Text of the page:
Stocktake: Spotlight on Shoprite

Shoprite’s sustainability initiatives and Checkers’ most-admired brand status are our focus this week.

Shoprite’s sustainability initiatives and Checkers’ most-admired brand status are our focus this week.

Shoprite expands solar PV project

The Shoprite Group now generates a substantial amount of power using solar panels and its biggest solar PV project, at the Basson distribution centre, covers the surface area of an entire soccer field. Several other initiatives, like solar panels on delivery trucks; and the widespread use of energy efficient LED lamps, are further reducing the company’s impact on the environment. The Shoprite Group now generates enough electricity to power over 1,100 households – 12 300 MWh of electricity – a year from solar energy, following the installation of rooftop PV (photovoltaic) panels at 19 sites in South Africa and Namibia. The Group has also fitted 649 solar panels to the roofs of its refrigerated trucks, which generate 760 MWh annually, creating enough power to run 1,040 refrigerators for a full year. These allow drivers to switch off truck ignitions at delivery locations, reducing noise and exhaust pollution, while keeping the cold chain intact.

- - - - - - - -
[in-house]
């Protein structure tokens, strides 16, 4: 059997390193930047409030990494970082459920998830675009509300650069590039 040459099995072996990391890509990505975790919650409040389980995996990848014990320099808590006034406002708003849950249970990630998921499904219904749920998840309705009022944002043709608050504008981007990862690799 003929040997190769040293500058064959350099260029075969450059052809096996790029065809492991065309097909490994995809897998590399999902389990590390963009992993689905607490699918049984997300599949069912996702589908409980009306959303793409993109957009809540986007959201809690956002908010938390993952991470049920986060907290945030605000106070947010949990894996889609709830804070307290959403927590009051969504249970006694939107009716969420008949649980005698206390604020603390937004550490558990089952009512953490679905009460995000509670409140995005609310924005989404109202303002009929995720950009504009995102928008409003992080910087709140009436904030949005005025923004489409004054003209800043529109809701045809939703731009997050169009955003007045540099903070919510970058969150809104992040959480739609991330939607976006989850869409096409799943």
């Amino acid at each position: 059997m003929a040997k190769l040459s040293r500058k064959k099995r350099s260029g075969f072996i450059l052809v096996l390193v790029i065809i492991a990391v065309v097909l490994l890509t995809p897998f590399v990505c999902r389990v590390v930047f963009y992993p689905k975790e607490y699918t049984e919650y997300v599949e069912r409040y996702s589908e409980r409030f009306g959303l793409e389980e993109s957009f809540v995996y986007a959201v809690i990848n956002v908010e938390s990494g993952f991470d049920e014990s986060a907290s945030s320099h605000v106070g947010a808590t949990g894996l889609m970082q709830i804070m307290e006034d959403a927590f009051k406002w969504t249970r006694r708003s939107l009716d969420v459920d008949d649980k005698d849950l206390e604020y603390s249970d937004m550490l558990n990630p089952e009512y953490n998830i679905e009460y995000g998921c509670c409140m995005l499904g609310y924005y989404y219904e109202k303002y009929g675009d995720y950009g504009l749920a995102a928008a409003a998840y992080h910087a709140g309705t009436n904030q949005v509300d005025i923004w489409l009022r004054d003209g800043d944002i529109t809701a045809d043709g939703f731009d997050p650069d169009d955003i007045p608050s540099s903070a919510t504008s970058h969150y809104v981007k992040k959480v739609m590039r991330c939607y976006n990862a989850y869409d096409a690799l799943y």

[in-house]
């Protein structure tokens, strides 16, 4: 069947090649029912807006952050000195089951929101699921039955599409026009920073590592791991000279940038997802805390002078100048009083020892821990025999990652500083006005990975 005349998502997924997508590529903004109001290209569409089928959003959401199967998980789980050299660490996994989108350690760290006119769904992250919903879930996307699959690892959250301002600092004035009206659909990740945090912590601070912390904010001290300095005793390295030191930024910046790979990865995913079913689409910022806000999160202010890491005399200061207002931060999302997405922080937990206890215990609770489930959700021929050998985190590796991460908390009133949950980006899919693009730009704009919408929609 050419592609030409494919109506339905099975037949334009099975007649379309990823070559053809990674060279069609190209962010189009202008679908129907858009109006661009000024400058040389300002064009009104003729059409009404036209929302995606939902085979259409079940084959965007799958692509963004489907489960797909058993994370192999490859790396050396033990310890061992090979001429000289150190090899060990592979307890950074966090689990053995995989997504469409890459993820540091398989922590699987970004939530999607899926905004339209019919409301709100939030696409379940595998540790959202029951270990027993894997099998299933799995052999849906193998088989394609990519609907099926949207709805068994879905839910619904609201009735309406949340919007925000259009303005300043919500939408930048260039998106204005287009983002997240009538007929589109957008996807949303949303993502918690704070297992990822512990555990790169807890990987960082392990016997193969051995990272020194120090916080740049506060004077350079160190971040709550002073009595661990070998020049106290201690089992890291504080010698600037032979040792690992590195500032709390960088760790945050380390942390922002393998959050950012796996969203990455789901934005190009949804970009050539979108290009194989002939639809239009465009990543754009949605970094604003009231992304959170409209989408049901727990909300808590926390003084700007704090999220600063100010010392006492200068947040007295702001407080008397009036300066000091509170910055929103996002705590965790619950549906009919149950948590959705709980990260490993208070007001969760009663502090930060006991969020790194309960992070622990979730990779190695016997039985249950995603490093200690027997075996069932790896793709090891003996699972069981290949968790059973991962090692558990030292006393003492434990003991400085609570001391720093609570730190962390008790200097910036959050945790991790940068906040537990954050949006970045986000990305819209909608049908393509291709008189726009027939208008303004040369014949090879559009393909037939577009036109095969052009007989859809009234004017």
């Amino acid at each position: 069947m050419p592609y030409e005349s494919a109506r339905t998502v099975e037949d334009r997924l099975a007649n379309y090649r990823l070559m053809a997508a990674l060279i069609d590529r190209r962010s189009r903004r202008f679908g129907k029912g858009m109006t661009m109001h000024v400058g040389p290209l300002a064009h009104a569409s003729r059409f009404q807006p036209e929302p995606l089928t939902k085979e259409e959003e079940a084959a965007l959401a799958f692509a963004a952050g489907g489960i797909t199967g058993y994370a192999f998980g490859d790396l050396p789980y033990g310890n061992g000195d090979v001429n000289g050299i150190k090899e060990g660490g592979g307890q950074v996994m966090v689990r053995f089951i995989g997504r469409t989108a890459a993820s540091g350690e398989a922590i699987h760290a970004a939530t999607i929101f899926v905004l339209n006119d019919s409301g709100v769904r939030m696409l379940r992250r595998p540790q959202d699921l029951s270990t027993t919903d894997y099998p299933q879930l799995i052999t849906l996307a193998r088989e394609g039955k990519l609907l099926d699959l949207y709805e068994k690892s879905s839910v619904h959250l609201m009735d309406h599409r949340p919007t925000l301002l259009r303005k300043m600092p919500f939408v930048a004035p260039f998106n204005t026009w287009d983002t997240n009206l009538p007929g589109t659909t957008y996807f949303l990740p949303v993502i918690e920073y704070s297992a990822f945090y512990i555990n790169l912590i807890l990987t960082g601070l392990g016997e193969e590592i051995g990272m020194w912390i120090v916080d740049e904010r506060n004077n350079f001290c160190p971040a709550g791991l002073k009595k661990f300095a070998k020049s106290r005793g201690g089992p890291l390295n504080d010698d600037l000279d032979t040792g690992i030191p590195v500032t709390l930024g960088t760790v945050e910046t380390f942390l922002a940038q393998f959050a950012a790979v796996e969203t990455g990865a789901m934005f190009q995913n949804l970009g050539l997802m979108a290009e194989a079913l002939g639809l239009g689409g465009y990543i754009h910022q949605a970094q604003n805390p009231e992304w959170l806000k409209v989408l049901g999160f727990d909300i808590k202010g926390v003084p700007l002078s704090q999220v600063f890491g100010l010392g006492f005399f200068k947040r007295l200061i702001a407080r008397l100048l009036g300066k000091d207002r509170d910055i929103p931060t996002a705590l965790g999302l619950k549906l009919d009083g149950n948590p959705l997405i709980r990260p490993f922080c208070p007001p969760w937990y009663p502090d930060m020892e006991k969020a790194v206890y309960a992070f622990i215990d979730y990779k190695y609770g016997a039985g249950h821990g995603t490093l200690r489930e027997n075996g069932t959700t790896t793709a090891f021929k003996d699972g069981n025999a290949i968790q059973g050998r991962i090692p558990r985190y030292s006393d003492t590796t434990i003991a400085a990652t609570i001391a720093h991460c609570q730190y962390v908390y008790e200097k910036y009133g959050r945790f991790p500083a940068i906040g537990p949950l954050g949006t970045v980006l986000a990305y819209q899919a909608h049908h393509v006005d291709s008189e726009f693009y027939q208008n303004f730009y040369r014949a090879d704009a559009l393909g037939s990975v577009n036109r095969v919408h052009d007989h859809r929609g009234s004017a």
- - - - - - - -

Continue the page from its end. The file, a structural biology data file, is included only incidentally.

There are now 18 stores throughout South Africa and Namibia in the Group that harness the power of the sun for their operations. And the Group’s largest installation, at its Basson distribution centre in Brackenfell, is a remarkable move to reduce the company’s impact on the environment. There are now enough solar panels at this distribution centre to cover an entire soccer field, and the 7,706 m2 of panels have a generating capacity of 1MW. “Apart from these solar panel installations, we have also signed an agreement which will see the Group procure 434 000 MWh of renewable energy per year for the next seven years. We are the first retailer to close such a deal, which is arguably the first of its kind in Africa,” says Sanjeev Raghubir, sustainability manager for the Shoprite Group. In a bid to find innovative ways to reduce electricity usage, the Group has also replaced  flourescent lamps with energy-efficient LED lamps. The process cost R98.3 million, and in the four years since its inception has saved 83.8 million kWh of energy.

Zapper eliminates need for QR codes

A challenge for larger retailers with QR payments at the POS has been the expense of new pin entry devices with complex interfaces or costly screens to present the shopper with a dynamically generated QR code in real-time. But by fitting each till with its own unique static QR code, so cashiers can present shoppers with their bill amount when they scan the code at that particular till, Zapper has found a quick, paperless and inexpensive solution. Kicking off with Dis-Chem in January 2019, the system has expanded to 185 stores so far and is showing a steady user growth with around 40,000 customers making use of Zapper when they checkout.